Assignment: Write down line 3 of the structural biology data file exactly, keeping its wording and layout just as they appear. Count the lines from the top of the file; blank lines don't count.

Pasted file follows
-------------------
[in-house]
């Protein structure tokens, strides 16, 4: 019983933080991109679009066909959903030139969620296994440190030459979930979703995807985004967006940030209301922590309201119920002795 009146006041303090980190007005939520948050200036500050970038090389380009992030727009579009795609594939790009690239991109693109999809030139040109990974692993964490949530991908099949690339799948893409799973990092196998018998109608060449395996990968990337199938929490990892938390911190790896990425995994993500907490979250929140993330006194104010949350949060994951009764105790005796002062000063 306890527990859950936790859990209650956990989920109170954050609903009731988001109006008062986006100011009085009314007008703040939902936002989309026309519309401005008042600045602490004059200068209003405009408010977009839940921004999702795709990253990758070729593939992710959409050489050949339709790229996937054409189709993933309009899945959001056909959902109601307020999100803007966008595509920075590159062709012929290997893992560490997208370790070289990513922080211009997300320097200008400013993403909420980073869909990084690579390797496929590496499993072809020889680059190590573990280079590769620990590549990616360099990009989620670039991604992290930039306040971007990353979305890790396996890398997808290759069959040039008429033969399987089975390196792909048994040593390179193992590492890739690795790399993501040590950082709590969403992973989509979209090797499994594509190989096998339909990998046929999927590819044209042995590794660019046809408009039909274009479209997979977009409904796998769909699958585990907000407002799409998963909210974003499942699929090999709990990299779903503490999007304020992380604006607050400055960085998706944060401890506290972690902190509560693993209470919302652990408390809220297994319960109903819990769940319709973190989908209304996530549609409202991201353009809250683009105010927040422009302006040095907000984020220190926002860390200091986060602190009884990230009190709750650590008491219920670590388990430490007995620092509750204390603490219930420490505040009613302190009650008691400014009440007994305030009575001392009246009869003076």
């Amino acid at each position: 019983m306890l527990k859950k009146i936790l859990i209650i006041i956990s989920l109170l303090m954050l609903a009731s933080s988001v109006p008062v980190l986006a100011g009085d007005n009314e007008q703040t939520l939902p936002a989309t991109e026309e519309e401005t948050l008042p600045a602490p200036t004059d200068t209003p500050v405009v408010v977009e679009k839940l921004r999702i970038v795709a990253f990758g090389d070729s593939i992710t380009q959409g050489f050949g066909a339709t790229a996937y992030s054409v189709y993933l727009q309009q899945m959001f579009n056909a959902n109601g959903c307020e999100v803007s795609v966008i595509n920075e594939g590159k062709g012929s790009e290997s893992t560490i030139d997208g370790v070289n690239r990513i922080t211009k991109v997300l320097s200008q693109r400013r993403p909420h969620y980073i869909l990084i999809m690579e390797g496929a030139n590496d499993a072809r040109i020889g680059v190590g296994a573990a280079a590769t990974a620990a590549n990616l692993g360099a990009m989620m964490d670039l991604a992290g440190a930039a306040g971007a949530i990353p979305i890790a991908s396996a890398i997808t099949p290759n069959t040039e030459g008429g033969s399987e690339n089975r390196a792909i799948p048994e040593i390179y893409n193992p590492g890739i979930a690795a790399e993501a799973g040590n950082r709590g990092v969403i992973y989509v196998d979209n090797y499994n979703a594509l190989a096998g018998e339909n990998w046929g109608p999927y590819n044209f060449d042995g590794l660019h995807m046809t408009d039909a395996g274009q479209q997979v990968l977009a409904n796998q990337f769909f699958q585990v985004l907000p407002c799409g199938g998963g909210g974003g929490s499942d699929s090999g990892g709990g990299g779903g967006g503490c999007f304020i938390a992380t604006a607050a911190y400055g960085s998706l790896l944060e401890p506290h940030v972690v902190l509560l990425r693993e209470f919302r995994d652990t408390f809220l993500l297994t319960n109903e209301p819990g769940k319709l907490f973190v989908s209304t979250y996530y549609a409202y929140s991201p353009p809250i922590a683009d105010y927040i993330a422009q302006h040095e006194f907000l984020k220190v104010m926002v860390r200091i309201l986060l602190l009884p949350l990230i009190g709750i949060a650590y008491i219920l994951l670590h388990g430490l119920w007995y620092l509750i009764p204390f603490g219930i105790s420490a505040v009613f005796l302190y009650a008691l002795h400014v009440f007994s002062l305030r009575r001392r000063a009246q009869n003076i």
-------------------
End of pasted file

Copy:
């Amino acid at each position: 019983m306890l527990k859950k009146i936790l859990i209650i006041i956990s989920l109170l303090m954050l609903a009731s933080s988001v109006p008062v980190l986006a100011g009085d007005n009314e007008q703040t939520l939902p936002a989309t991109e026309e519309e401005t948050l008042p600045a602490p200036t004059d200068t209003p500050v405009v408010v977009e679009k839940l921004r999702i970038v795709a990253f990758g090389d070729s593939i992710t380009q959409g050489f050949g066909a339709t790229a996937y992030s054409v189709y993933l727009q309009q899945m959001f579009n056909a959902n109601g959903c307020e999100v803007s795609v966008i595509n920075e594939g590159k062709g012929s790009e290997s893992t560490i030139d997208g370790v070289n690239r990513i922080t211009k991109v997300l320097s200008q693109r400013r993403p909420h969620y980073i869909l990084i999809m690579e390797g496929a030139n590496d499993a072809r040109i020889g680059v190590g296994a573990a280079a590769t990974a620990a590549n990616l692993g360099a990009m989620m964490d670039l991604a992290g440190a930039a306040g971007a949530i990353p979305i890790a991908s396996a890398i997808t099949p290759n069959t040039e030459g008429g033969s399987e690339n089975r390196a792909i799948p048994e040593i390179y893409n193992p590492g890739i979930a690795a790399e993501a799973g040590n950082r709590g990092v969403i992973y989509v196998d979209n090797y499994n979703a594509l190989a096998g018998e339909n990998w046929g109608p999927y590819n044209f060449d042995g590794l660019h995807m046809t408009d039909a395996g274009q479209q997979v990968l977009a409904n796998q990337f769909f699958q585990v985004l907000p407002c799409g199938g998963g909210g974003g929490s499942d699929s090999g990892g709990g990299g779903g967006g503490c999007f304020i938390a992380t604006a607050a911190y400055g960085s998706l790896l944060e401890p506290h940030v972690v902190l509560l990425r693993e209470f919302r995994d652990t408390f809220l993500l297994t319960n109903e209301p819990g769940k319709l907490f973190v989908s209304t979250y996530y549609a409202y929140s991201p353009p809250i922590a683009d105010y927040i993330a422009q302006h040095e006194f907000l984020k220190v104010m926002v860390r200091i309201l986060l602190l009884p949350l990230i009190g709750i949060a650590y008491i219920l994951l670590h388990g430490l119920w007995y620092l509750i009764p204390f603490g219930i105790s420490a505040v009613f005796l302190y009650a008691l002795h400014v009440f007994s002062l305030r009575r001392r000063a009246q009869n003076i």